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The Rascal Tutor compiler can be used to create, maintain and follow (interactive) documentation.


The RascalTutor is an interactive Authoring and learning environment intended to create and follow interactive courses related to the Rascal language. It is based on the following principles and ideas:

  • Write standard Markdown in normal files and folders that can be edited using any Markdown editor.
  • Generates Docusaurus Markdown files in a file hierarchy that can be included easily in a static markdown website.
  • The basic notion is a Concept. Each concept has a name and contains a fixed set of subsections that describe it.
  • A course is a concept tree: The central subject of the course is the root of the concept tree, and all subtrees further explain their parent concept.
  • A Rascal code module is a Concept to the tutur compiler as well, in order to provide API documentation for every Rascal module. The declarations it contains are not sub-concepts but rather sub-sections of that concept.
  • A folder with Rascal modules is also a ((Concept). If it has an file this is used to document it, otherwise an file is generated.
  • Concepts, as described above, can easily be linked by short names, and disambiguated with longer names when necessary.

A student using a course can:

  • Browse through the table of contents of the concept tree of the course.
  • Search for concepts and specific terms using a search box.
  • Read individual concepts.
  • Follow links to other concepts.

An author of a course can:

  • Create a new course.
  • Create a new concept in a course.
  • Edit a concept directly using a standard text editor.
  • Add code examples that are actually executed at "compile time" of the course. The code examples either simulate the interaction with the Rascal REPL, or they are just highlighted code.
  • Recompile the course.
  • Inspect the warnings that are generated for the whole course in order to control the quality of the concept descriptions.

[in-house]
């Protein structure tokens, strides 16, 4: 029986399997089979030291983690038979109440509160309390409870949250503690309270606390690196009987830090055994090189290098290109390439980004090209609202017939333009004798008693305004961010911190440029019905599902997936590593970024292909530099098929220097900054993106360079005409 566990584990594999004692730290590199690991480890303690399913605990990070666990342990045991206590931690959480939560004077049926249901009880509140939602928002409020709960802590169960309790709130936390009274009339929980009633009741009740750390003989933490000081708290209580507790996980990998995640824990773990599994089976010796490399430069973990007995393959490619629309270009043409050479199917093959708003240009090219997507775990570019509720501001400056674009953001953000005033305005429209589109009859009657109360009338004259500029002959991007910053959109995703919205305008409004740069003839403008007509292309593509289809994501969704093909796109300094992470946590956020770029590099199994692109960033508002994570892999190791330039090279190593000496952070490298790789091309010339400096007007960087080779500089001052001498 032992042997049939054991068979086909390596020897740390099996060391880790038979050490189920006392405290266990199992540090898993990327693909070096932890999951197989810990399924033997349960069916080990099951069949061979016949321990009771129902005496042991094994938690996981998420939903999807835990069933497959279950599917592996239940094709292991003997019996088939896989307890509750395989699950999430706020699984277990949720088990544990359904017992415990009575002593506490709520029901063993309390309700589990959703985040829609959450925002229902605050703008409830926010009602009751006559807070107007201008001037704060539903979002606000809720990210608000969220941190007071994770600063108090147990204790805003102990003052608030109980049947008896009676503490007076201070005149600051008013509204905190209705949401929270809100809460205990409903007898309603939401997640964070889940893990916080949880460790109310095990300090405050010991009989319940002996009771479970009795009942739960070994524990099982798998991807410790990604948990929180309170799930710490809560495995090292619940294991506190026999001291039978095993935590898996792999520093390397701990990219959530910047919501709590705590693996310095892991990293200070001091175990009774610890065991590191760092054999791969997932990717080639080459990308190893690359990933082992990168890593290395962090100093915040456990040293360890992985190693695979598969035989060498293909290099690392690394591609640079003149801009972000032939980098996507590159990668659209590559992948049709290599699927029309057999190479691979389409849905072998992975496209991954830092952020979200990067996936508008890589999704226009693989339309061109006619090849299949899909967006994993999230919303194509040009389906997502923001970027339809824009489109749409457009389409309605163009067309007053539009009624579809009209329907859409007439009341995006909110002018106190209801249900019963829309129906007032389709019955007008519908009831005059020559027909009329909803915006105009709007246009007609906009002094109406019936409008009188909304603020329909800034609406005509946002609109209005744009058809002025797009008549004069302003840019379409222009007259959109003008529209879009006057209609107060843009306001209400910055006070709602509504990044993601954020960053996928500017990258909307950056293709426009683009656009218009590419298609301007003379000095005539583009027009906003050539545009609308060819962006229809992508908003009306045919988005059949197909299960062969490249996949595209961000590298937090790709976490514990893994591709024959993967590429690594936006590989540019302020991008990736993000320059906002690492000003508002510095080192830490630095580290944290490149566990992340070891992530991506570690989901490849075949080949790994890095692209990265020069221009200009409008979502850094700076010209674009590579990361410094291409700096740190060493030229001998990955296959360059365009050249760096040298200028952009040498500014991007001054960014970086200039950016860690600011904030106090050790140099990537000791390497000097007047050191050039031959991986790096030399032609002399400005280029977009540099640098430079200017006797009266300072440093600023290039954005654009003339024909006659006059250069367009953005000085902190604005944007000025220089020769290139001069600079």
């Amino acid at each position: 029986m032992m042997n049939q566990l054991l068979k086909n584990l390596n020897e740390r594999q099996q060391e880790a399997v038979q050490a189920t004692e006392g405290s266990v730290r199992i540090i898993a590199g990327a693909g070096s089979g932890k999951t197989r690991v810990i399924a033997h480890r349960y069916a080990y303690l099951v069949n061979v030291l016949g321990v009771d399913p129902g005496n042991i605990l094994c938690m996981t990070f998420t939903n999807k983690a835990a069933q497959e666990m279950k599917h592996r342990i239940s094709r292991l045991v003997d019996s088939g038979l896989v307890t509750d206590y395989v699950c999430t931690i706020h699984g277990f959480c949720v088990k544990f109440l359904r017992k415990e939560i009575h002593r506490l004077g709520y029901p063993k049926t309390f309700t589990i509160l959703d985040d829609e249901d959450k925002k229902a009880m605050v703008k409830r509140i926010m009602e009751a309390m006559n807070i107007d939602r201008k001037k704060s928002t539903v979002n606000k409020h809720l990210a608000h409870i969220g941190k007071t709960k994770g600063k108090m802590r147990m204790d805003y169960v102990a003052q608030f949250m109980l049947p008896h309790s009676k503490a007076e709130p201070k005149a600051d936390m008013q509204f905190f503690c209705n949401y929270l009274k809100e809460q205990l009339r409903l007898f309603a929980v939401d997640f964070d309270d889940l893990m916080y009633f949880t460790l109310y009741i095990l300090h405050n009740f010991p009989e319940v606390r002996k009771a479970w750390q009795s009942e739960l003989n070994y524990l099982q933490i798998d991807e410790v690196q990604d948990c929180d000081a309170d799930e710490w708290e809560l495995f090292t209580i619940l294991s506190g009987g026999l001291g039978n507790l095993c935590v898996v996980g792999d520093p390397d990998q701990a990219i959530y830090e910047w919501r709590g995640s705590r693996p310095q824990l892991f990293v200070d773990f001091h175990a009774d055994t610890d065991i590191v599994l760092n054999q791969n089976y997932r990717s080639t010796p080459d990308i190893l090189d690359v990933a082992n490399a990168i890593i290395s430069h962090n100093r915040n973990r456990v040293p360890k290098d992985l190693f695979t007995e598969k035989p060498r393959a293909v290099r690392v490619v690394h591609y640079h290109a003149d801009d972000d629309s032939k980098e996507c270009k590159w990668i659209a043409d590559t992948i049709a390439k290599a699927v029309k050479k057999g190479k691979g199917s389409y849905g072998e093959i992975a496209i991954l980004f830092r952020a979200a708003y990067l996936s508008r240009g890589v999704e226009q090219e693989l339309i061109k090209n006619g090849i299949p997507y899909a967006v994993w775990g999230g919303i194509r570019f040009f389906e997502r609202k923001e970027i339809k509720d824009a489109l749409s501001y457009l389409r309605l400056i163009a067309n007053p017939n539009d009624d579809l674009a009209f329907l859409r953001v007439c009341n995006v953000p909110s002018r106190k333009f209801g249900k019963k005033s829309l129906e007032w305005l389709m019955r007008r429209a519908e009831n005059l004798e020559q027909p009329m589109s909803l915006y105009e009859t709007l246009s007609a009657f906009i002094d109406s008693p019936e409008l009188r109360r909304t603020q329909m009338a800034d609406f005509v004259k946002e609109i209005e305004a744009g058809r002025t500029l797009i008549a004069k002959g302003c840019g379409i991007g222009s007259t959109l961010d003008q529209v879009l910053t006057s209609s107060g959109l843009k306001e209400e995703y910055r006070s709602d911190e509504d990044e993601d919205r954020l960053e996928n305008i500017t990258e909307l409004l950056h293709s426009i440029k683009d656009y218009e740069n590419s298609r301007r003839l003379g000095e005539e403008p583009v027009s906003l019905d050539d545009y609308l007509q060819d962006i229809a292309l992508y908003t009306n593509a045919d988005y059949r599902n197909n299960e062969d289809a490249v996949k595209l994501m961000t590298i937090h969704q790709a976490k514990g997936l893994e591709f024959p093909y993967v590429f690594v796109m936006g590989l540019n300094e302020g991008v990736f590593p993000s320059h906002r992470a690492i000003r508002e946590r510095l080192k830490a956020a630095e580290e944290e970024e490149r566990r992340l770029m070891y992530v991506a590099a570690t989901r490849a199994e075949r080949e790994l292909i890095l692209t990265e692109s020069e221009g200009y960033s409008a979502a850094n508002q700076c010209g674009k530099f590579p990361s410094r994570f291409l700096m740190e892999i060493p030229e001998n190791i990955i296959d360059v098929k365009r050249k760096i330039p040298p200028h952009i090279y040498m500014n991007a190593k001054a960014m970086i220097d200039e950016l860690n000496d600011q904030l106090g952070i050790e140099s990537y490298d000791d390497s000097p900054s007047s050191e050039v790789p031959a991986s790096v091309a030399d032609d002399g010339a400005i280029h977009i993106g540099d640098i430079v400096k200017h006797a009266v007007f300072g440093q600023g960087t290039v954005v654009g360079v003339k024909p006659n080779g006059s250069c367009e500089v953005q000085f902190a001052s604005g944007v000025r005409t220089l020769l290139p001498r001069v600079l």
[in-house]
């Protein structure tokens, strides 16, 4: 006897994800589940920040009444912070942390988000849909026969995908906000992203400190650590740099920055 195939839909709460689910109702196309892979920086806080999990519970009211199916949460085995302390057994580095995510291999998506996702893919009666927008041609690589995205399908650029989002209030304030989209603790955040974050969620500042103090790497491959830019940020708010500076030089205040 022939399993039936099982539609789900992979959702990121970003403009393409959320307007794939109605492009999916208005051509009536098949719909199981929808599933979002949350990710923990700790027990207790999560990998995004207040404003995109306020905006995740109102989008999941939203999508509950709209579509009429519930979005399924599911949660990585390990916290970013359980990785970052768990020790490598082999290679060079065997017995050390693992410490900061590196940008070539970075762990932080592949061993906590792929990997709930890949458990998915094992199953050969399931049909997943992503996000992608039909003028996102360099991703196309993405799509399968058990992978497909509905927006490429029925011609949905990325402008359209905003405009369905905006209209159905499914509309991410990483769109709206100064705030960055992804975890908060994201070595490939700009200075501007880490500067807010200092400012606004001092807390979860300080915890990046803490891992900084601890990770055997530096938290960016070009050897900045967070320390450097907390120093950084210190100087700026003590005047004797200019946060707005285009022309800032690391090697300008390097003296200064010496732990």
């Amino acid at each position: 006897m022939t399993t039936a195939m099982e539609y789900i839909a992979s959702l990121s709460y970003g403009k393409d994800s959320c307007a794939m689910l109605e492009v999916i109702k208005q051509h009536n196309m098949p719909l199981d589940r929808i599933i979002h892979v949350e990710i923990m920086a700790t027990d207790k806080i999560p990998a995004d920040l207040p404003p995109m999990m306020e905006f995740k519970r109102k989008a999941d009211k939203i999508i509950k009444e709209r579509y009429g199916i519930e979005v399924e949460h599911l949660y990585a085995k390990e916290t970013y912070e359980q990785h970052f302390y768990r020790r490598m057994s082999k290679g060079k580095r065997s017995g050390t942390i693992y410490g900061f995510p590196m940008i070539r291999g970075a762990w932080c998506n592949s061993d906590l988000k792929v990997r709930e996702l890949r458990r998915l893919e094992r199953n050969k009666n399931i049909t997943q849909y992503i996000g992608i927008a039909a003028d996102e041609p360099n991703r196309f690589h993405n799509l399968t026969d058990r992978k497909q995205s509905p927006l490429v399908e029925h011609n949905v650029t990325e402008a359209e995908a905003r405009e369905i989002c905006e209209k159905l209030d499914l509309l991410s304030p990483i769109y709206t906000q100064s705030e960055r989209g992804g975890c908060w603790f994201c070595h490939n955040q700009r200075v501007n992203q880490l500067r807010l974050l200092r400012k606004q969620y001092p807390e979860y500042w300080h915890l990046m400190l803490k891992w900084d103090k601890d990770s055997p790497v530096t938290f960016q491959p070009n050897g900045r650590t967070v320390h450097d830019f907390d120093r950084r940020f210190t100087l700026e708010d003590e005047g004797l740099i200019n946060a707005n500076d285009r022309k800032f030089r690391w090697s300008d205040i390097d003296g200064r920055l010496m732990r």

• Create links between concepts (in different courses)
  • Inline images in the same folder/directory as the concept
  • Use Rascal code to create (static) visuals

The actual markup used is an extension of Docusaurus, see and in most cases we directly refer to

The following topics will be described here:


  • The tutor compiler generates docusaurus-compatible markdown, which is general Markdown unless people write text that depends on docusaurus-specific extensions. This means that downstream processing can be done by many different Markdown tools.
  • The input syntax is also very close to standard Markdown, so typical Markdown editors will do a good job in helping you write documentation. We also selected the .md extension for this purpose.
  • The tutor compiler allows to include runnable code examples that must succeed in order for to the documentation to be released. This makes the documentation another source of valuable tests for the documented Rascal code, and it guarantees that users can copy paste from the examples without hazard.
  • privacy Tutor does not send or retain information about the user at the server side. Even interactive question answering and the progress that is measured are stored client-side only.


  • We have to run the tutor compiler manually to find out about possible errors. There is no IDE support yet.
  • The Tutor compiler is not incremental yet. It will re-compile everything from scratch even if nothing has changed.
  • Downstream tools, such as Docusaurus, may detect issues that the tutor compiler does not detect. For example broken links that are not Concept links will not be detected early. This means you may have to go back and fix the documentation, release it in a jar and then try the downstream tool again.
  • The interactive question markup part of the compiler is currently under maintenance and therefore unavailable.